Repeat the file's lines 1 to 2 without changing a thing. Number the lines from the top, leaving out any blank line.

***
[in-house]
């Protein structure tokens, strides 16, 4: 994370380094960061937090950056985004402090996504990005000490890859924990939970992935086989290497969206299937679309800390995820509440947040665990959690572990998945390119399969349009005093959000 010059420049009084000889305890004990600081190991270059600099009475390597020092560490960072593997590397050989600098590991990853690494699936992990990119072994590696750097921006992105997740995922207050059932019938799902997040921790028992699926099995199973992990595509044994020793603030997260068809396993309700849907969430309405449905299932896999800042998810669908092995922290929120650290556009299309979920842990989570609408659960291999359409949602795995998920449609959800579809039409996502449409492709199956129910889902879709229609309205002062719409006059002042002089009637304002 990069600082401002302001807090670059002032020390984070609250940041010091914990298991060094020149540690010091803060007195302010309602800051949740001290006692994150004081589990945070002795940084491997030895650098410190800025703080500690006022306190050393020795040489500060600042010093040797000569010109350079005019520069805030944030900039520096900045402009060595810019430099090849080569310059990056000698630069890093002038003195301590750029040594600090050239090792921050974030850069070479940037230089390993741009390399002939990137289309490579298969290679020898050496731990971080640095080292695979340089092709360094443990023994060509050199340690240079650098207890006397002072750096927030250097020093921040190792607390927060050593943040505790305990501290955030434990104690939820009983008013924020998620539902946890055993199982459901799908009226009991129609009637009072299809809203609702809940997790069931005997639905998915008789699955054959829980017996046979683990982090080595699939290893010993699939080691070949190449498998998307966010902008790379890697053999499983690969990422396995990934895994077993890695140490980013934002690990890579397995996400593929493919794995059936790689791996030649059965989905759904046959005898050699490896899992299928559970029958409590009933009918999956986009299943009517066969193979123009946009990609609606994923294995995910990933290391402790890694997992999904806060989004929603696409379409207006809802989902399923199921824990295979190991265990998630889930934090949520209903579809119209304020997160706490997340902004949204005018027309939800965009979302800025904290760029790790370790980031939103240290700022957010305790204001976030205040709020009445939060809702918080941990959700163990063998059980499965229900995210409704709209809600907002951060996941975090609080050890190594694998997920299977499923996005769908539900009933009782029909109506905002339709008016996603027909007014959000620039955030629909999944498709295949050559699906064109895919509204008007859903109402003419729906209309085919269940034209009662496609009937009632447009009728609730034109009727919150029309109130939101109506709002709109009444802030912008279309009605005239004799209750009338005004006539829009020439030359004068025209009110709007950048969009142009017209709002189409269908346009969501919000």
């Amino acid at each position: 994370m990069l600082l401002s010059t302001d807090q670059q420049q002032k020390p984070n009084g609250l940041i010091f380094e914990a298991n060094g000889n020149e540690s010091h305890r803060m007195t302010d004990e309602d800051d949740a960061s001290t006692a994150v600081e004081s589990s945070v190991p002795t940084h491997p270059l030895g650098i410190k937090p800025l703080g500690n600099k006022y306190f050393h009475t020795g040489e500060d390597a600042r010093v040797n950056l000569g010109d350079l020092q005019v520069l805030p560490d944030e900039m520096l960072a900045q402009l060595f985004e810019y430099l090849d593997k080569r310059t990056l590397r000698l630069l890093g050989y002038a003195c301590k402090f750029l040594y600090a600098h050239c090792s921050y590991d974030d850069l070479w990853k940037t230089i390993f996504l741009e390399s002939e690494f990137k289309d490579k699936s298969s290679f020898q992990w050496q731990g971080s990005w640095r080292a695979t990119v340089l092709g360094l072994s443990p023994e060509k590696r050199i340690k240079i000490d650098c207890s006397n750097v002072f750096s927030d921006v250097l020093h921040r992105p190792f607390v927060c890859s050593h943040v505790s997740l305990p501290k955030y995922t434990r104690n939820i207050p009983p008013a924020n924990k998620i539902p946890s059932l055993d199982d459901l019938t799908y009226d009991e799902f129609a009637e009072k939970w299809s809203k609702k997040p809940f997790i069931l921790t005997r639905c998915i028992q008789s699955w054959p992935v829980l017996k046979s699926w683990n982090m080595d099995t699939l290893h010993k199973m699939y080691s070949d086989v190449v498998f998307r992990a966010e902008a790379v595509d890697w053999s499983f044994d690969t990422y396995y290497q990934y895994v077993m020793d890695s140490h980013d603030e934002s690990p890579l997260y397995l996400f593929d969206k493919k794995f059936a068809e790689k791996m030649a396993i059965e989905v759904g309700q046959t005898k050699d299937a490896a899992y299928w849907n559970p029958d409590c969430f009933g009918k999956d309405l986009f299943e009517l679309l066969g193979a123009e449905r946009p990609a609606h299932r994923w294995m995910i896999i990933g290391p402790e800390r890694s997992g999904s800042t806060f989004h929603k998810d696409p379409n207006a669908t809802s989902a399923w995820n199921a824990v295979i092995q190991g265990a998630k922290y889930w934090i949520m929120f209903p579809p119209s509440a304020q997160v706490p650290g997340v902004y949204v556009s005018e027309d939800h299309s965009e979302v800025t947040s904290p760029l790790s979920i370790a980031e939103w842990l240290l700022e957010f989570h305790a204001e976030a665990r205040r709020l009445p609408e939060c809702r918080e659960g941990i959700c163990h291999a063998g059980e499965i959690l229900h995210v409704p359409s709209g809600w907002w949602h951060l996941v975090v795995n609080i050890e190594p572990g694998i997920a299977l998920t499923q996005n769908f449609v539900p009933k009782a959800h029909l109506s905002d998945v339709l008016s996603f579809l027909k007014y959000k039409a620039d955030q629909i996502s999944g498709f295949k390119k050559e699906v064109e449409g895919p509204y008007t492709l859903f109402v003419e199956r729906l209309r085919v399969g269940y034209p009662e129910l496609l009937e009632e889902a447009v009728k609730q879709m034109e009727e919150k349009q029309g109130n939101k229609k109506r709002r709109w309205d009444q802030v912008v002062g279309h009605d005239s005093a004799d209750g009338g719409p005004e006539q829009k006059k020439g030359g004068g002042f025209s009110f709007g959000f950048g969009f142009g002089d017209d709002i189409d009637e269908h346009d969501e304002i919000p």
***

[in-house]
């Protein structure tokens, strides 16, 4: 994370380094960061937090950056985004402090996504990005000490890859924990939970992935086989290497969206299937679309800390995820509440947040665990959690572990998945390119399969349009005093959000 010059420049009084000889305890004990600081190991270059600099009475390597020092560490960072593997590397050989600098590991990853690494699936992990990119072994590696750097921006992105997740995922207050059932019938799902997040921790028992699926099995199973992990595509044994020793603030997260068809396993309700849907969430309405449905299932896999800042998810669908092995922290929120650290556009299309979920842990989570609408659960291999359409949602795995998920449609959800579809039409996502449409492709199956129910889902879709229609309205002062719409006059002042002089009637304002 990069600082401002302001807090670059002032020390984070609250940041010091914990298991060094020149540690010091803060007195302010309602800051949740001290006692994150004081589990945070002795940084491997030895650098410190800025703080500690006022306190050393020795040489500060600042010093040797000569010109350079005019520069805030944030900039520096900045402009060595810019430099090849080569310059990056000698630069890093002038003195301590750029040594600090050239090792921050974030850069070479940037230089390993741009390399002939990137289309490579298969290679020898050496731990971080640095080292695979340089092709360094443990023994060509050199340690240079650098207890006397002072750096927030250097020093921040190792607390927060050593943040505790305990501290955030434990104690939820009983008013924020998620539902946890055993199982459901799908009226009991129609009637009072299809809203609702809940997790069931005997639905998915008789699955054959829980017996046979683990982090080595699939290893010993699939080691070949190449498998998307966010902008790379890697053999499983690969990422396995990934895994077993890695140490980013934002690990890579397995996400593929493919794995059936790689791996030649059965989905759904046959005898050699490896899992299928559970029958409590009933009918999956986009299943009517066969193979123009946009990609609606994923294995995910990933290391402790890694997992999904806060989004929603696409379409207006809802989902399923199921824990295979190991265990998630889930934090949520209903579809119209304020997160706490997340902004949204005018027309939800965009979302800025904290760029790790370790980031939103240290700022957010305790204001976030205040709020009445939060809702918080941990959700163990063998059980499965229900995210409704709209809600907002951060996941975090609080050890190594694998997920299977499923996005769908539900009933009782029909109506905002339709008016996603027909007014959000620039955030629909999944498709295949050559699906064109895919509204008007859903109402003419729906209309085919269940034209009662496609009937009632447009009728609730034109009727919150029309109130939101109506709002709109009444802030912008279309009605005239004799209750009338005004006539829009020439030359004068025209009110709007950048969009142009017209709002189409269908346009969501919000």